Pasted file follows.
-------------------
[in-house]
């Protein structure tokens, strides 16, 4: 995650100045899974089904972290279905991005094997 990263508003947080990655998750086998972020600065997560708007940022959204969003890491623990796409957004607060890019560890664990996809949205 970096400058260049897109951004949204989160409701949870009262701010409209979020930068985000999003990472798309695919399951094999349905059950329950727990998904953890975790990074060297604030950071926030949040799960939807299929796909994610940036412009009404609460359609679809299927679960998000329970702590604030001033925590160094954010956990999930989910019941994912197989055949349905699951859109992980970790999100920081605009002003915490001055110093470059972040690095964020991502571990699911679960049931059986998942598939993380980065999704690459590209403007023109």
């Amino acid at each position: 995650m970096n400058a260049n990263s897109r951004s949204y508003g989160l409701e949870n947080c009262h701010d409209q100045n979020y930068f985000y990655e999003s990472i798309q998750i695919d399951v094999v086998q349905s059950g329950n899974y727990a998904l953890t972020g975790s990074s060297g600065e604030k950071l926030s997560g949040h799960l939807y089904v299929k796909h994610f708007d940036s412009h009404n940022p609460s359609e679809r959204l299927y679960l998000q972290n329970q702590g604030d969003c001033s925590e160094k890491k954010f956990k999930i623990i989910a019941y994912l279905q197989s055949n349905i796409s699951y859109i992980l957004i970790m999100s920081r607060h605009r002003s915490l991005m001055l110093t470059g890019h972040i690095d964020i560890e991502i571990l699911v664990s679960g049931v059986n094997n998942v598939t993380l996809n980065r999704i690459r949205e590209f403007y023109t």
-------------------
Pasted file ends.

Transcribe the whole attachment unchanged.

[in-house]
């Protein structure tokens, strides 16, 4: 995650100045899974089904972290279905991005094997 990263508003947080990655998750086998972020600065997560708007940022959204969003890491623990796409957004607060890019560890664990996809949205 970096400058260049897109951004949204989160409701949870009262701010409209979020930068985000999003990472798309695919399951094999349905059950329950727990998904953890975790990074060297604030950071926030949040799960939807299929796909994610940036412009009404609460359609679809299927679960998000329970702590604030001033925590160094954010956990999930989910019941994912197989055949349905699951859109992980970790999100920081605009002003915490001055110093470059972040690095964020991502571990699911679960049931059986998942598939993380980065999704690459590209403007023109």
């Amino acid at each position: 995650m970096n400058a260049n990263s897109r951004s949204y508003g989160l409701e949870n947080c009262h701010d409209q100045n979020y930068f985000y990655e999003s990472i798309q998750i695919d399951v094999v086998q349905s059950g329950n899974y727990a998904l953890t972020g975790s990074s060297g600065e604030k950071l926030s997560g949040h799960l939807y089904v299929k796909h994610f708007d940036s412009h009404n940022p609460s359609e679809r959204l299927y679960l998000q972290n329970q702590g604030d969003c001033s925590e160094k890491k954010f956990k999930i623990i989910a019941y994912l279905q197989s055949n349905i796409s699951y859109i992980l957004i970790m999100s920081r607060h605009r002003s915490l991005m001055l110093t470059g890019h972040i690095d964020i560890e991502i571990l699911v664990s679960g049931v059986n094997n998942v598939t993380l996809n980065r999704i690459r949205e590209f403007y023109t």